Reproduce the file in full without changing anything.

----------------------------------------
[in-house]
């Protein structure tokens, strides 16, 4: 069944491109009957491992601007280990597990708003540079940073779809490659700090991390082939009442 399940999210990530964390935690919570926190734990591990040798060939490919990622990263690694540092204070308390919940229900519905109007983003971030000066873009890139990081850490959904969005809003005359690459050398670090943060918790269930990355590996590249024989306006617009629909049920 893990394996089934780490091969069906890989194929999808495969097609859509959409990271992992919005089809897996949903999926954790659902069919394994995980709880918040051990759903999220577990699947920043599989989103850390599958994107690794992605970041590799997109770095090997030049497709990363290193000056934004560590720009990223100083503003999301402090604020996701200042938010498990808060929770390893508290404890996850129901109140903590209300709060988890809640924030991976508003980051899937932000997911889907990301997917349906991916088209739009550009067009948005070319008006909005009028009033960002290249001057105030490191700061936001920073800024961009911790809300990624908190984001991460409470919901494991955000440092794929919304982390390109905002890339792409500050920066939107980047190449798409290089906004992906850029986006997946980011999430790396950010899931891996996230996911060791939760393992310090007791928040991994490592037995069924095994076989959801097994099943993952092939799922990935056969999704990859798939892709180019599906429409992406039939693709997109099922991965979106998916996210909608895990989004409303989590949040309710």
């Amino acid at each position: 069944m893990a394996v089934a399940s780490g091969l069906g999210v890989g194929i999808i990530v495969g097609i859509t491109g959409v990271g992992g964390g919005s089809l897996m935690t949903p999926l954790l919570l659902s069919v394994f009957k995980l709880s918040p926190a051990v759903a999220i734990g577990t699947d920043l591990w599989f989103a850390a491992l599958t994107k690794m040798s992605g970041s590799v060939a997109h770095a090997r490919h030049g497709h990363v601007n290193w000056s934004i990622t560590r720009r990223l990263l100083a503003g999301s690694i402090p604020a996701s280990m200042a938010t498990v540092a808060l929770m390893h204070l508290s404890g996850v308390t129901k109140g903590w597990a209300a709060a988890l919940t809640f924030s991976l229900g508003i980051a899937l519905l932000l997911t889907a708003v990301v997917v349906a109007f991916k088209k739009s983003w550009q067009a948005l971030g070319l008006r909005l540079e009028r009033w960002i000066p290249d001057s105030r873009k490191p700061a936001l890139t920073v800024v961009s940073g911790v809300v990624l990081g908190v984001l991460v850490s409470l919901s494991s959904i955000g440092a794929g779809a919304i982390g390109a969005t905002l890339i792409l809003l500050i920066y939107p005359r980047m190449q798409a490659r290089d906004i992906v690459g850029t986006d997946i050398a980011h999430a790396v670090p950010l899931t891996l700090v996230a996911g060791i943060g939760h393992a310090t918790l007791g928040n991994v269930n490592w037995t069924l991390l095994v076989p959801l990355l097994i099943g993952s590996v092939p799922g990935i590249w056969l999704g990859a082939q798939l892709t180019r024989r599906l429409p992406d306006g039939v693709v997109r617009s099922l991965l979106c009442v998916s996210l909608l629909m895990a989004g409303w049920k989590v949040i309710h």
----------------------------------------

[in-house]
């Protein structure tokens, strides 16, 4: 069944491109009957491992601007280990597990708003540079940073779809490659700090991390082939009442 399940999210990530964390935690919570926190734990591990040798060939490919990622990263690694540092204070308390919940229900519905109007983003971030000066873009890139990081850490959904969005809003005359690459050398670090943060918790269930990355590996590249024989306006617009629909049920 893990394996089934780490091969069906890989194929999808495969097609859509959409990271992992919005089809897996949903999926954790659902069919394994995980709880918040051990759903999220577990699947920043599989989103850390599958994107690794992605970041590799997109770095090997030049497709990363290193000056934004560590720009990223100083503003999301402090604020996701200042938010498990808060929770390893508290404890996850129901109140903590209300709060988890809640924030991976508003980051899937932000997911889907990301997917349906991916088209739009550009067009948005070319008006909005009028009033960002290249001057105030490191700061936001920073800024961009911790809300990624908190984001991460409470919901494991955000440092794929919304982390390109905002890339792409500050920066939107980047190449798409290089906004992906850029986006997946980011999430790396950010899931891996996230996911060791939760393992310090007791928040991994490592037995069924095994076989959801097994099943993952092939799922990935056969999704990859798939892709180019599906429409992406039939693709997109099922991965979106998916996210909608895990989004409303989590949040309710």
């Amino acid at each position: 069944m893990a394996v089934a399940s780490g091969l069906g999210v890989g194929i999808i990530v495969g097609i859509t491109g959409v990271g992992g964390g919005s089809l897996m935690t949903p999926l954790l919570l659902s069919v394994f009957k995980l709880s918040p926190a051990v759903a999220i734990g577990t699947d920043l591990w599989f989103a850390a491992l599958t994107k690794m040798s992605g970041s590799v060939a997109h770095a090997r490919h030049g497709h990363v601007n290193w000056s934004i990622t560590r720009r990223l990263l100083a503003g999301s690694i402090p604020a996701s280990m200042a938010t498990v540092a808060l929770m390893h204070l508290s404890g996850v308390t129901k109140g903590w597990a209300a709060a988890l919940t809640f924030s991976l229900g508003i980051a899937l519905l932000l997911t889907a708003v990301v997917v349906a109007f991916k088209k739009s983003w550009q067009a948005l971030g070319l008006r909005l540079e009028r009033w960002i000066p290249d001057s105030r873009k490191p700061a936001l890139t920073v800024v961009s940073g911790v809300v990624l990081g908190v984001l991460v850490s409470l919901s494991s959904i955000g440092a794929g779809a919304i982390g390109a969005t905002l890339i792409l809003l500050i920066y939107p005359r980047m190449q798409a490659r290089d906004i992906v690459g850029t986006d997946i050398a980011h999430a790396v670090p950010l899931t891996l700090v996230a996911g060791i943060g939760h393992a310090t918790l007791g928040n991994v269930n490592w037995t069924l991390l095994v076989p959801l990355l097994i099943g993952s590996v092939p799922g990935i590249w056969l999704g990859a082939q798939l892709t180019r024989r599906l429409p992406d306006g039939v693709v997109r617009s099922l991965l979106c009442v998916s996210l909608l629909m895990a989004g409303w049920k989590v949040i309710h």